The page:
But then, I couldn’t see!

They say just moments before you die your entire life passes through in a montage set to the tune of 80’s music from Kenny G. They say the world slows down, as though to let you absorb all its beauty just one last time. They say the last thing you see is a blinding white light, before you’re enveloped by the eventual nothingness.


Harshit did not care about afterlife. He was hardly the guy to get in the middle of philosophy or serious debate. Life, to him, was a simple journey on his motorcycle, interspersed by brief periods of eating, sleeping, hanging out and going through those other monotonous pit-stops. At least that’s how it’d been since he got his own shiny red steed at 20. And now, 5 years, a graduate degree and a job to afford the service bills later, little else had changed. That was how it was supposed to be, and Harshit couldn’t have wished for any better.

And yet, here he was — his entire life reeling in front of him, and a clump of regret choking his throat. This was it.


Mr. Mishra had lived a good life. He was proud of it. He’d served an honest citizen’s duty — worked to build a happy family, and grown from a rusty bicycle at the start of his career to a fancy hatchback handed down from his son. He remembered when his house was still in the outskirts — when his son and daughter were still kids playing outside till the night fell, with little fear of traffic or strangers. Now driving down his road he watched the tall buildings and malls dotting his sacred ground with disdain.

He shifted gears to the third, under-revving his automobile as he gradually rolled through at 30km/hr. He had his seat up straight and careened his neck above the steering. When he wasn’t braking, he held his foot steadily over the clutch. His hands were both firmly on the wheel, making the perfect “V” between them. After all, you can’t compromise on safety…

And all through his ride, his mind went on a dialog of its own. Of course, he profited from the real-estate boom. Of course, the mortgage on his house afforded his son to study in the US and daughter in the UK. Of course, the malls and buildings and new fangled traffic turned his retirement savings into a million dollar investment. Of course.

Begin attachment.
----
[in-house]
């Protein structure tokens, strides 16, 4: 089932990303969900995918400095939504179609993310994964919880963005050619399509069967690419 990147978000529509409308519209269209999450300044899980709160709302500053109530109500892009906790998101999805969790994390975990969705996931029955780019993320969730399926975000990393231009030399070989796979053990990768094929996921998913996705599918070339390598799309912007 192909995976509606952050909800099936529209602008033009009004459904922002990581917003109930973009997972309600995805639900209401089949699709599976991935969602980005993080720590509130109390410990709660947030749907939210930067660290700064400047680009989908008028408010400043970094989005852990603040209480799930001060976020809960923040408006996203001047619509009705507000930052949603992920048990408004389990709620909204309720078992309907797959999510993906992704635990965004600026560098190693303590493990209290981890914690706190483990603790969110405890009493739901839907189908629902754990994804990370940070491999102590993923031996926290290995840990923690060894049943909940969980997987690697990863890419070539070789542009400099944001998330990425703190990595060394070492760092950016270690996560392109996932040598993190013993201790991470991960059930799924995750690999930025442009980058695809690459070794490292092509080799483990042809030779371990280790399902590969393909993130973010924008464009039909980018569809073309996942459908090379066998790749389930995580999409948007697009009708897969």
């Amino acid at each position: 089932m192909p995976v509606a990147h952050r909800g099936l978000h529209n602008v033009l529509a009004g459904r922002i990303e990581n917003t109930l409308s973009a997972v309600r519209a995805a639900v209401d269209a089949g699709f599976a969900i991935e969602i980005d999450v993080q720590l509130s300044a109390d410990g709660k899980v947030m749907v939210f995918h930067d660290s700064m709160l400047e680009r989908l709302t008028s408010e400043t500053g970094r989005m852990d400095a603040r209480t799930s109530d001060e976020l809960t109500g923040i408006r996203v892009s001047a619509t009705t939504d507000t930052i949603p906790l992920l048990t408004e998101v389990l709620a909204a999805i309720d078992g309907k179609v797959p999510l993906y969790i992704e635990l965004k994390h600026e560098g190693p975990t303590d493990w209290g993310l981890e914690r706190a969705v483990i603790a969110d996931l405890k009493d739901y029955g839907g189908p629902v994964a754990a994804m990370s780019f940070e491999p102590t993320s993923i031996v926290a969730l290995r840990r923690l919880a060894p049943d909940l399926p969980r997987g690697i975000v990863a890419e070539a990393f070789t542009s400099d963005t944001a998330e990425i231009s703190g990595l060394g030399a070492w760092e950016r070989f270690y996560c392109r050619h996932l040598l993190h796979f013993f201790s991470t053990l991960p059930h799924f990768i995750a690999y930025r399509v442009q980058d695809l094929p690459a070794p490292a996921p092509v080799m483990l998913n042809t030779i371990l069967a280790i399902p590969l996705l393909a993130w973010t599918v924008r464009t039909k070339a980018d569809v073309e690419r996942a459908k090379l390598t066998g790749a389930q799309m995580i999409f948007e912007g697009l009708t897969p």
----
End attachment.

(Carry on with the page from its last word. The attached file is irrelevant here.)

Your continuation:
But these new gen kids… They had no respect, no decency, no civility for the road.Them and their imported motorcycles, endangering other drivers and pedestrians and children.

He watched with muted disgust at those pesky motorcyclists zipping through his streets. Another — a red one — speeding around the corner towards him. He muttered a curse under his breath…


“I want it to be bright. The brightest one you have”

“This one’s the best, sir — you can light up the road for 2Km’s ahead”

“Yes, that should make it safe. After all, you can’t compromise on safety!”

Headlights aren’t the greatest of mods out there. If you’re going for performance and sound, an aftermarket muffler can do wonders for you. Or if you’re after looks or comfort you should be able to hit a sweet spot between stickers and leather seats. But they’re your cheapest bet if you want to continue driving in the gray area between street legal and getting a ticket.


Harshit sat in a damp corner of the police station. He was too young for his life to be over. And yet, here he was, trying to seem invisible amidst the blur of activity around him.

The inspector was a rough looking guy — years of rushing to accident sites, booking rash truckers with neither papers nor brakes, and yet watching them walk away in the morning had worn away the last of his emotion. He had a job to do — and that he did. He didn’t like these youngsters who refused to wear helmets and ignored traffic lights on their modified motorcycles.. Who would rather choose five minutes of glory on a wheelie than all the life that lay ahead of them. To him, they just meant more paperwork.

He had been waiting to make an example, and today was his day. A pedestrian, killed by another rash motorcyclist. An FIR, eyewitnesses and a mangled red motorcycle to make a case for rash riders everywhere.


Harshit set about his routine in autopilot. He turned the engine on and let it idle for a minute, listening as his engines turned from the angry scream of a man woken from sleep, to a gentle roar. He slipped on his jacket and gloves, and tightened his helmet. As he gunned the throttle he let an involuntary smile escape his lips.

Harshit just turned the corner, lost in his thoughts, when he saw that white light engulf him. His retinas were fried, and for that minute he was blind. The minute that would change his life.

As he turned the corner into that dark unlit street, Mr.Mishra realized the twilight had turned into night.He remembered he had to call his son today — it’d be morning in the US in a couple of hours. He turned on his headlights and flooded the street with a beautiful white light. He had always been a safe driver, and there was nothing safer than having 100% visibility on the street. After all, you can’t compromise on safety…

The red motorcycle seemed to lose control. He might have hit that man crossing the road. Young idiot riders!


This rather unoriginal story was inspired to the point of 99% plagiarized from this post by Vikash Koushik

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